What it feels like to read a bad book review.
I love the grim, gray pages of the Times Literary Supplement — make that grim, grey pages — even though the reading can get pretty tough at times, especially when you stumble on a bad review. They’re not exactly hatchet jobs, but they seem just as pointless.
I was disappointed — and a bit dismayed — by a recent TLS piece on two translations of Dante’s Vita Nova by a fellow who hasn’t finished his doctorate yet.
It didn’t bother me that he didn’t care for the version by a guy I’ve worked with before — Andrew Frisardi — but it’s all the high-minded nonsense in his criticism that’s hard to take. It’s the I-know-Dante-better-than-Dante-himself tone that all graduate Lit students suffer from (speaking from experience here).
“One wonders,” the review says about a modern euphemism Frisardi uses, “whether the quest for modernity extends to political correctness. How else to explain the female subject of ‘acts cool’ when the Italian has a genderless (etymologically masculine) ‘colui’?”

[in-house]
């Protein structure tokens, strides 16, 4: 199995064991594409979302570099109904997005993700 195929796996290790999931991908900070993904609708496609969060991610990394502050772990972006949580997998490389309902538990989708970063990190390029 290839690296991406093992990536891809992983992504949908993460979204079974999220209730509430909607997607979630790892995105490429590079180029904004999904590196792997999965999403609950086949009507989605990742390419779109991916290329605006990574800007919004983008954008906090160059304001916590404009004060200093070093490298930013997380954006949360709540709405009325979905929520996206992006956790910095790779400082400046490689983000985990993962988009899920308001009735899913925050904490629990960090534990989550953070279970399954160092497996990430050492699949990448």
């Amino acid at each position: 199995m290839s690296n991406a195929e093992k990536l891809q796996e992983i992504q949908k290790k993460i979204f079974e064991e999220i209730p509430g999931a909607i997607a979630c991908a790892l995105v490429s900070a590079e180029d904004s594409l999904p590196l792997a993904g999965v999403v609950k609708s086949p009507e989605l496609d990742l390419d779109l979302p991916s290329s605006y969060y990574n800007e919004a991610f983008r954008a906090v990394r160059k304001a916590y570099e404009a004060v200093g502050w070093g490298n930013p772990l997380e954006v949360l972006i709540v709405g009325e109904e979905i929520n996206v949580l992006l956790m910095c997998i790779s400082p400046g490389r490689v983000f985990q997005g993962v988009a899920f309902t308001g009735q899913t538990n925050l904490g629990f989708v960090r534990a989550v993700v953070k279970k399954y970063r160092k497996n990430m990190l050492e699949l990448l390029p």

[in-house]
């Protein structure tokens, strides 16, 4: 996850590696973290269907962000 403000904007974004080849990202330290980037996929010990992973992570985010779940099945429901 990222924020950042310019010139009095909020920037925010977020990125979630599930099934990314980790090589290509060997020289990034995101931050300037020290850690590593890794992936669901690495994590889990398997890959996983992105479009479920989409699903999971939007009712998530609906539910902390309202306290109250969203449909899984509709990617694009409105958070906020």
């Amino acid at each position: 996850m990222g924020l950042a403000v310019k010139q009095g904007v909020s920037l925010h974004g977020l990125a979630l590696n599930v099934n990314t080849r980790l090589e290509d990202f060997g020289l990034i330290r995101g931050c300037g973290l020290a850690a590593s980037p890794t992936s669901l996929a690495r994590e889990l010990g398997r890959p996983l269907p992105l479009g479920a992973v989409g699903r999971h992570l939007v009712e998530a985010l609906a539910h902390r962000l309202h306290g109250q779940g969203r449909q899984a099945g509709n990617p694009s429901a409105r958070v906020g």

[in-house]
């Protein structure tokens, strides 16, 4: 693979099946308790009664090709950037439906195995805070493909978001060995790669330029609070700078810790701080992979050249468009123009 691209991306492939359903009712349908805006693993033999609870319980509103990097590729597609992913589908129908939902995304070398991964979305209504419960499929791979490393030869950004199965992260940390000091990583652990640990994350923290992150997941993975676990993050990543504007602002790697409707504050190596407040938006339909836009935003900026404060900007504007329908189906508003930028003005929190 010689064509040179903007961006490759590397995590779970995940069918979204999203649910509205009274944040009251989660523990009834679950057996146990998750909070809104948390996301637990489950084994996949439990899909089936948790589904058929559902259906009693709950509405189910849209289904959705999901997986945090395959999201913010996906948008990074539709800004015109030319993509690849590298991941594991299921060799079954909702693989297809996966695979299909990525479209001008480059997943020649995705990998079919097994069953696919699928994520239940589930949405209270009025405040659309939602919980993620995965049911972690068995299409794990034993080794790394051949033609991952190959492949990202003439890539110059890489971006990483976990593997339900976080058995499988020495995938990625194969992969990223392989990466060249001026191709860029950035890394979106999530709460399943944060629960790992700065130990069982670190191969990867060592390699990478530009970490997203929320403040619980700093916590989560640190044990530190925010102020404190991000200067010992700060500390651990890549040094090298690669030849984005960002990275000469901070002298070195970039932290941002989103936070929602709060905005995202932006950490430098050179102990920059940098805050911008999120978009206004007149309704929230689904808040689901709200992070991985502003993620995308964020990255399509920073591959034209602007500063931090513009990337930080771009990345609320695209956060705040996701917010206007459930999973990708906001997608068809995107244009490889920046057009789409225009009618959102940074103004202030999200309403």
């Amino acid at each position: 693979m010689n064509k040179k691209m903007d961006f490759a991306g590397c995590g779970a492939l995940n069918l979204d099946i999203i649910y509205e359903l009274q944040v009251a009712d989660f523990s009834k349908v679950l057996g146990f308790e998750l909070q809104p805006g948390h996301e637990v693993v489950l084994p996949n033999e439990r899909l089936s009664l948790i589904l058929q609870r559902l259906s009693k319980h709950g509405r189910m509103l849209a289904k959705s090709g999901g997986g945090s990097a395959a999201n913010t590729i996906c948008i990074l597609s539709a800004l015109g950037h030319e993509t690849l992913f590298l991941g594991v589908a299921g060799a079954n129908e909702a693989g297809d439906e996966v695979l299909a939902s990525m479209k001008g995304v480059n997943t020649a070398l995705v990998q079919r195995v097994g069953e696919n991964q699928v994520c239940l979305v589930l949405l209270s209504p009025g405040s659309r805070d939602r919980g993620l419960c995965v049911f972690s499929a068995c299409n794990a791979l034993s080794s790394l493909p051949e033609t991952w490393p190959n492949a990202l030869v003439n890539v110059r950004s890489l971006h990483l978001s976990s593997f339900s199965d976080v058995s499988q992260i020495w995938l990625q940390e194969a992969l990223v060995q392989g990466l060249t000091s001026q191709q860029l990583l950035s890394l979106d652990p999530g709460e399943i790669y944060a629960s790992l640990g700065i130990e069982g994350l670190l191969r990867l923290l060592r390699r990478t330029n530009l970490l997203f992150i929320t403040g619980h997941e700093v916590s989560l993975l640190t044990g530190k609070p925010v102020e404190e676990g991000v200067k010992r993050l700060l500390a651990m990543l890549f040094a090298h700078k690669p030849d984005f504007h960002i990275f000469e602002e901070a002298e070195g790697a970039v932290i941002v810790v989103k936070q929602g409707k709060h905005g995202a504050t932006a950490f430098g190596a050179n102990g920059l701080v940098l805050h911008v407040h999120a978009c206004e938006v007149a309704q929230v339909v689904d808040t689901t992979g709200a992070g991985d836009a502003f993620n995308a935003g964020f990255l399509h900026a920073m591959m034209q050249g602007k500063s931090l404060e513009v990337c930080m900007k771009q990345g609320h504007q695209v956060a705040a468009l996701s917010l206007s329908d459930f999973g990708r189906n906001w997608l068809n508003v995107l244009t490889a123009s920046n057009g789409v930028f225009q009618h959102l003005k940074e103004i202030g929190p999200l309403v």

This graf is so full of posturing that I’m not going to waste space on an explanation.
A few lines later, there’s a nice backhanded compliment: “Where Frisardi’s edition excels is in its use of current scholarship. With over 200 pages of notes… it is surely intended for students, though echoing their speech in the lyric is a questionable strategy.”
“it is surely intended…” Good grief. That sounds like the assessment of someone who never steps outside or takes a break from the books. Or hasn’t read David R. Slavitt. Or Lowell’s imitations.
I’m adding this to my folder of bad examples of book reviews — right alongside a ridiculously negative review (also in the TLS) of Arthur Phillips‘ novel The Tragedy of Arthur by an Elizabethan scholar who didn’t think Phillips’ Shakespearean verse was Shakespearean enough.
If you’re ever the subject of such a review, my friends, please take heart. Even though the printed page gives validity to these pieces, try to work through your feelings and just remember that your most important critic should be you (etymologically neutral).
- Praise for Arthur Phillips, Author of ANGELICA – To Star HUNGER GAMES Sequel’s Jena Malone (recordedbooksblog.com)